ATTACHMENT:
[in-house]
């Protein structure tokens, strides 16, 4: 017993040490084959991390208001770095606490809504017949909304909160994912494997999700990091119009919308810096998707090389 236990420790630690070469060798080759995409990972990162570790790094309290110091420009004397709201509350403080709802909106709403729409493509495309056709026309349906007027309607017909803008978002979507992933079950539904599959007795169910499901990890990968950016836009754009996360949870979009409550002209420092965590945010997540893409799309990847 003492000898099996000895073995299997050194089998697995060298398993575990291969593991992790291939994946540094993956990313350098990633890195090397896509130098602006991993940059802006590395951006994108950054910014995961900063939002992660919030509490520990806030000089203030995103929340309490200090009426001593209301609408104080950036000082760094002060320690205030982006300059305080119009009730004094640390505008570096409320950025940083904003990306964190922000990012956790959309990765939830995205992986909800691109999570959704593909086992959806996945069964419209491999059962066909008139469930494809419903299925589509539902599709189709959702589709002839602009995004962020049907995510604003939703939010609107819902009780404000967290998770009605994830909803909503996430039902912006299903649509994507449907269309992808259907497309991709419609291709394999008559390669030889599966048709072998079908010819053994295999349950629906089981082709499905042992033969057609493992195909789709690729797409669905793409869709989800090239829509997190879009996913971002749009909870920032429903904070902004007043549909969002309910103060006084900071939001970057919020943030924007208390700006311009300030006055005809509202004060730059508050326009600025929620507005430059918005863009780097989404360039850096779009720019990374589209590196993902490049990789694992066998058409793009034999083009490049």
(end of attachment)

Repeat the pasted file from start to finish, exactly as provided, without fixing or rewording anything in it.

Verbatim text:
[in-house]
């Protein structure tokens, strides 16, 4: 017993040490084959991390208001770095606490809504017949909304909160994912494997999700990091119009919308810096998707090389 236990420790630690070469060798080759995409990972990162570790790094309290110091420009004397709201509350403080709802909106709403729409493509495309056709026309349906007027309607017909803008978002979507992933079950539904599959007795169910499901990890990968950016836009754009996360949870979009409550002209420092965590945010997540893409799309990847 003492000898099996000895073995299997050194089998697995060298398993575990291969593991992790291939994946540094993956990313350098990633890195090397896509130098602006991993940059802006590395951006994108950054910014995961900063939002992660919030509490520990806030000089203030995103929340309490200090009426001593209301609408104080950036000082760094002060320690205030982006300059305080119009009730004094640390505008570096409320950025940083904003990306964190922000990012956790959309990765939830995205992986909800691109999570959704593909086992959806996945069964419209491999059962066909008139469930494809419903299925589509539902599709189709959702589709002839602009995004962020049907995510604003939703939010609107819902009780404000967290998770009605994830909803909503996430039902912006299903649509994507449907269309992808259907497309991709419609291709394999008559390669030889599966048709072998079908010819053994295999349950629906089981082709499905042992033969057609493992195909789709690729797409669905793409869709989800090239829509997190879009996913971002749009909870920032429903904070902004007043549909969002309910103060006084900071939001970057919020943030924007208390700006311009300030006055005809509202004060730059508050326009600025929620507005430059918005863009780097989404360039850096779009720019990374589209590196993902490049990789694992066998058409793009034999083009490049």